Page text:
FIN 301/ECON 210-10
MONEY AND BANKING
Instructor: Donald W. Swanton
Contact Information: office Wabash 1112Z, telephone (312) 281-3278, fax (312) 281-3290, email email@example.com, web site http://blogs.roosevelt.edu/dswanton/. My web site has information about office hours etc. The easy way to find my web page is to Google “Swanton Roosevelt”; I am the first hit.
Time and place: Tuesday evening 6:00-8:30 WB 1015
Text: The Economics of Money, Banking, and Financial Markets 11th ed. By Fredrick Mishkin, (M), Addison and Wesley ISBN 13:978-0133836790. The loose leaf version is fine. You will not need web access, so a used book is OK. I will be handing out my Notes on Money and Banking (S) in class as the semester progresses.
Prerequisites: ECON 101-102, MATH 116 or 121, ENG 101-102. The mathematics prerequisite is very important. Students who attempt this class before finishing it generally drop the class within a few weeks.
Goals: This course introduces students to the functions of banks and other financial intermediaries and the economic theories of the roles of money and of the central bank in the economy. It is both theoretical and historical. We will talk about financial crises, and since our understanding of the last crisis is rapidly evolving, I reserve the right to add new material at any time. We will discuss ethical issues or each crisis.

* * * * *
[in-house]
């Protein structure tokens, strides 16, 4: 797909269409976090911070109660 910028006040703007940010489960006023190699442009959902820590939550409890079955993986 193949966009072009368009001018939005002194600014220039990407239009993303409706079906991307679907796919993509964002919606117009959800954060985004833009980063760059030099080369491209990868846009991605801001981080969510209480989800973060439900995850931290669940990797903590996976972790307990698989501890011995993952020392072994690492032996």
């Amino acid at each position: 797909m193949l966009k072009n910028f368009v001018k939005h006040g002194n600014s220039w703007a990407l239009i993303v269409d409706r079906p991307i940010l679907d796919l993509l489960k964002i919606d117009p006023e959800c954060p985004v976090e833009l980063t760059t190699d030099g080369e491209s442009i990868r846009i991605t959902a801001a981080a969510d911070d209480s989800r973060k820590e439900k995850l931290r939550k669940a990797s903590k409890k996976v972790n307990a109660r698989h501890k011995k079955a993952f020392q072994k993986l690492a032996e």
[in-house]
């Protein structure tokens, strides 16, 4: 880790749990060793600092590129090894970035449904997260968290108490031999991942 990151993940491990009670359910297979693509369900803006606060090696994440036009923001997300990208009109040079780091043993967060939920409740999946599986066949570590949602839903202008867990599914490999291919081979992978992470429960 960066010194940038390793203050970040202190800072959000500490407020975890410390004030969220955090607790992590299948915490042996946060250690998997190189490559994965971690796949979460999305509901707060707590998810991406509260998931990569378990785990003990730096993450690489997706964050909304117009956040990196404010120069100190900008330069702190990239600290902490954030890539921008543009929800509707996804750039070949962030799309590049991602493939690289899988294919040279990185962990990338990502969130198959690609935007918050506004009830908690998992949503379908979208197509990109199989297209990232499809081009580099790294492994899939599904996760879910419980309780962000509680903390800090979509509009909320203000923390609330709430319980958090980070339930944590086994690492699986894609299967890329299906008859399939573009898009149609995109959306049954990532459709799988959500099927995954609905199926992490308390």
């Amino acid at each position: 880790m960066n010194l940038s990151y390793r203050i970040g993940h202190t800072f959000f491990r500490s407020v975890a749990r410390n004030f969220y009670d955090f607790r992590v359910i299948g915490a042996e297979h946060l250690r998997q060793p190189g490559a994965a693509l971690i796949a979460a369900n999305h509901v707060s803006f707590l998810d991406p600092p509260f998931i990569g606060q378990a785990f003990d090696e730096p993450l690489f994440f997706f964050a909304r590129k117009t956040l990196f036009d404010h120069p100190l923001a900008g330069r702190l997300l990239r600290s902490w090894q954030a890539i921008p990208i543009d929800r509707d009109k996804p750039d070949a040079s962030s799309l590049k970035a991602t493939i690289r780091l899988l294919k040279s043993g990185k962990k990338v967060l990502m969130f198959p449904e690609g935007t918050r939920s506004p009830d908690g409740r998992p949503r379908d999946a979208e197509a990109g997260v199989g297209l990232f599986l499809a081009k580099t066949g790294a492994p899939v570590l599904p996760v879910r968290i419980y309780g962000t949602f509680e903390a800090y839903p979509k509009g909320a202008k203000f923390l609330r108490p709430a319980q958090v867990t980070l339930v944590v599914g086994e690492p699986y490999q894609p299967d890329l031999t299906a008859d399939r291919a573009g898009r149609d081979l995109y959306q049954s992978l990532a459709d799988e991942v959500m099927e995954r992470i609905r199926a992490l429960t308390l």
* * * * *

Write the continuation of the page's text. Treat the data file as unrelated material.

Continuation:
Student Learning Objectives: business discipline principles.
Grades: Grades will be determined by the average of the best three out of the four quiz grades. Quizzes will receive the numerical version of letter grades, A = 4.00, A/B = 3.50, B = 3.00 B/C = 2.50, etc. It takes and average of at least 3.51 for an A, 2.51 for a B, etc.
Attendance: I do not take attendance.
Plagiarism: Please review Roosevelt’s policy on plagiarism. www.roosevelt.edu/plagiarism
Religious Holidays: Roosevelt’s policy is to accommodate students who will be celebrating religious holidays. Talk to me in the first couple of weeks, and we will work something out.
Notes: My Notes on Money and Banking currently consist of:
S1 Functions of the Financial System
S2 Money and the Economy as a Whole
S3 Interest Rates and Bond Prices
S4 The Supply of Money
S5 The Demand for Money
S6 The Theory of Interest
S7 The Golden Savings and Loan Case: an Economic and Ethical Analysis
S8 Inflation and its Effects.
As of January 13, 2017
Date Chapters Topics
Jan 17 S1, S2, M1-3 Introduction, the economy as a whole, money and banks
Jan 24 S1, S2, S3 The economy, interest rates and bond prices
Jan 31 M8 Financial structure, adverse selection and moral hazard
Feb 7* S4, M13, M14 The supply of money, the monetary base
Feb 14 S4, M13, M14 Deposit creation and the supply of money
Feb 21 S4, S5 More; the Quantity Theory, Fisher and velocity
Feb 28 S5 The demand for money, Fisher and Cambridge
Mar 7 ///// Spring Vacation
Mar 14* S5 Keynes, Friedman
Mar 21 S5, S6 Efficient Markets and Rational Expectations
Last day to apply for a W is Friday March 24.
Mar 28 S6 The theory of interest, Fisher and the ex ante real rate
Apr 4 S6, S8 More, the Fed and interest rates, inflation